By Eduardo Santos @eltbakery

Teaching English in Brazil: This is the time to come!

As the world’s 5th largest country in both size and population, and the 7th largest economy in the world, Brazil has a high demand for English teachers. With the 2014 FIFA World Cup and the 2016 Olympic Games on the way, the country is rapidly growing and the economy is at high speed. Being a country of continental size, your experience in Brazil will certainly vary depending on the region you plan to work at, therefore, choosing the region that most suits your needs is paramount. Although famous for its breath-taking beaches, the pulsating-beat of samba, the passion for football, Brazil has much more to offer, which, together with friendly people, will make your teaching experience unique. For more details on the different regions in Brazil, check Lonely Planet Guide about Brazil.

Most private language schools welcome native speakers with little experience. Brazilian students also love the chance of studying with a native speaker and are usually enthusiastic about learning about new cultures. It doesn’t matter if you choose a big urban city like Rio or São Paulo, or smaller cities in the countryside, chances of getting a job might be equal.

It is quite hard to get a work visa to teach English in Brazil since many English schools aren’t willing to sponsor a foreign teacher. Even though many English teachers work in Brazil on a tourist visa, which isn’t legal, the best thing to do is to check for job offers on international websites from trusted schools so that you get the most out of your experience. Private tutoring can also increase or even double your salary and it’s quite easy to find once you’ve started working in a language school.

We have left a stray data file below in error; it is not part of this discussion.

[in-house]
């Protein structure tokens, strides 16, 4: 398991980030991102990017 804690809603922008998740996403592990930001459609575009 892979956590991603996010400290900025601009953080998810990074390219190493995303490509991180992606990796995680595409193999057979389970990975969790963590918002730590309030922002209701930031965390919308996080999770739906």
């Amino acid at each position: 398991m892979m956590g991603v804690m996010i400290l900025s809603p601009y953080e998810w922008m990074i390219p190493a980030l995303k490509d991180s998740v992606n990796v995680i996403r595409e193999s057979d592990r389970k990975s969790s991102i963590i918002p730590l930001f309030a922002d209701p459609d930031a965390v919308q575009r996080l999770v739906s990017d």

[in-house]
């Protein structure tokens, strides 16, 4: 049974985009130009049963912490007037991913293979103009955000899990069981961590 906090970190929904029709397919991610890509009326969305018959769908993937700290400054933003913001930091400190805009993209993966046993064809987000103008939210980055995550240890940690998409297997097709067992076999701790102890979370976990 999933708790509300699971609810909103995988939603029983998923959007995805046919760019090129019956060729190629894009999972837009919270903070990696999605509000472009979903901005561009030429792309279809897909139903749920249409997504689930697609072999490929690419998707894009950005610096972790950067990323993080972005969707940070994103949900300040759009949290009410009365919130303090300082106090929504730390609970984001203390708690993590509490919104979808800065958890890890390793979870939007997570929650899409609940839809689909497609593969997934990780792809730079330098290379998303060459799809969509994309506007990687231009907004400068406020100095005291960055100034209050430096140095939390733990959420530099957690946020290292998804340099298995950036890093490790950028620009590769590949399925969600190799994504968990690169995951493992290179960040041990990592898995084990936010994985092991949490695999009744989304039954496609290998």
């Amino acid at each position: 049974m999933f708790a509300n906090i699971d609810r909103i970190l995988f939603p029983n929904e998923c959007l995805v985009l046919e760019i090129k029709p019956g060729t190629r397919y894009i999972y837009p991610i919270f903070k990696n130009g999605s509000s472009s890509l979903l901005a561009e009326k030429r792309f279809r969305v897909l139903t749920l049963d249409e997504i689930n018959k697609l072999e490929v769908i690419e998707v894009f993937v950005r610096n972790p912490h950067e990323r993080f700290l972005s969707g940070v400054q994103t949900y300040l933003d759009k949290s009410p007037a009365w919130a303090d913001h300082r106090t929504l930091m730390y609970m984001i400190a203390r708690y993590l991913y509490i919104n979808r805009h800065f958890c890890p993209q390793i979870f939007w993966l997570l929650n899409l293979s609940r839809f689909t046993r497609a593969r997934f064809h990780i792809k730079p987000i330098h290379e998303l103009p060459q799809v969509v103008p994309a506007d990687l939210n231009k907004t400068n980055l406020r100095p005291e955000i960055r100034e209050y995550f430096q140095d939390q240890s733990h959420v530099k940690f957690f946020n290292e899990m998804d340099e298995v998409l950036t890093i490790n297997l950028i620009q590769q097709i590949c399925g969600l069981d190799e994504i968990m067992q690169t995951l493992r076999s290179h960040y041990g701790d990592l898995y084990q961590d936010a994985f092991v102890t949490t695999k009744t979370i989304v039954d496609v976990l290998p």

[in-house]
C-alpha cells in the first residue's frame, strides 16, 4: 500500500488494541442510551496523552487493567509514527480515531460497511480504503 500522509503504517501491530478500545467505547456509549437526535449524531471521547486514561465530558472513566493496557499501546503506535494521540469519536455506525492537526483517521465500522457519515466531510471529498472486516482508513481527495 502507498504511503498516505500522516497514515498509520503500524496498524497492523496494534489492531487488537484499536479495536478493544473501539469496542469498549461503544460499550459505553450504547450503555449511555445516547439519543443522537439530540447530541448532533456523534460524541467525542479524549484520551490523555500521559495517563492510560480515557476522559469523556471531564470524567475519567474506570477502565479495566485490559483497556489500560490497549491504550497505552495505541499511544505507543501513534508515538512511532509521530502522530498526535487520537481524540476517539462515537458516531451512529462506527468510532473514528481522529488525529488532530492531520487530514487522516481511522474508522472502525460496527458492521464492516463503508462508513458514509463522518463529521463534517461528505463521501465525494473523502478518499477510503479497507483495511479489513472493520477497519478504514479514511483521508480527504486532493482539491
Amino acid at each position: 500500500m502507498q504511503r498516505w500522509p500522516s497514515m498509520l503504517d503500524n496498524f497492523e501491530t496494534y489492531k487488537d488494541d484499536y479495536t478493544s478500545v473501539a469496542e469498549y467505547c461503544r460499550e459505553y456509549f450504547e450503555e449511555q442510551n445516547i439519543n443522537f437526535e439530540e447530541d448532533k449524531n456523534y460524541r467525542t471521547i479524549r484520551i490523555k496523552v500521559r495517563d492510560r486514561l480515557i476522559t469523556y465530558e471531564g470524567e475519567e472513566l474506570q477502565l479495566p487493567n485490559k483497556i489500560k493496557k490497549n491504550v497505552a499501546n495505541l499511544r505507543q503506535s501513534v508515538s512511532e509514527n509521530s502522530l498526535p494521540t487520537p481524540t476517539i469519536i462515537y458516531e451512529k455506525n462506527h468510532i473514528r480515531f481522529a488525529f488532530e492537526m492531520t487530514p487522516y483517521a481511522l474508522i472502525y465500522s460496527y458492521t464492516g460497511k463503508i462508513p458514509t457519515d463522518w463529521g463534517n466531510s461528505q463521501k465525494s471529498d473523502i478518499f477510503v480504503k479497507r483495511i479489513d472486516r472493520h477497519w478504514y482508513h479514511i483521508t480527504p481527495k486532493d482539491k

The cost of living is affordable if compared to western standards. Schools either provide accommodation in a shared apartment or help you find a place to stay. The average salary is around US$900, but it can range depending where you live. The most popular cities for English teachers are São Paulo, Rio, Belo Horizonte, Salvador and Recife. Big cities usually have a high demand for in-company lessons, so knowing business English and some experience teaching adults are a must. Knowing some Portuguese will also help you travelling around and meeting new people.

Brazil is going through an economic boom and it’s a great moment for English teachers to experience a bit of Brazil. Whether you are up north, down south, near a big city or in the countryside, Brazil has a lot to offer and this is the time to come.

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2 comments on “Teaching English in Brazil: This is the time to come!

  1. Josh

    I think when talking about salary in Brazil its better to talk about the hourly wage since there is no uniform dollar amount that teachers make in Brazil.

    In general, working at a school you can make between R$25-40 per hour and teaching privately you can make between R$40-65 per hour. You might make less in smaller cities in the country side.

    I’m all about helping people teach English in Brazil and I have more information about what its like at http://www.braziliangringo.com

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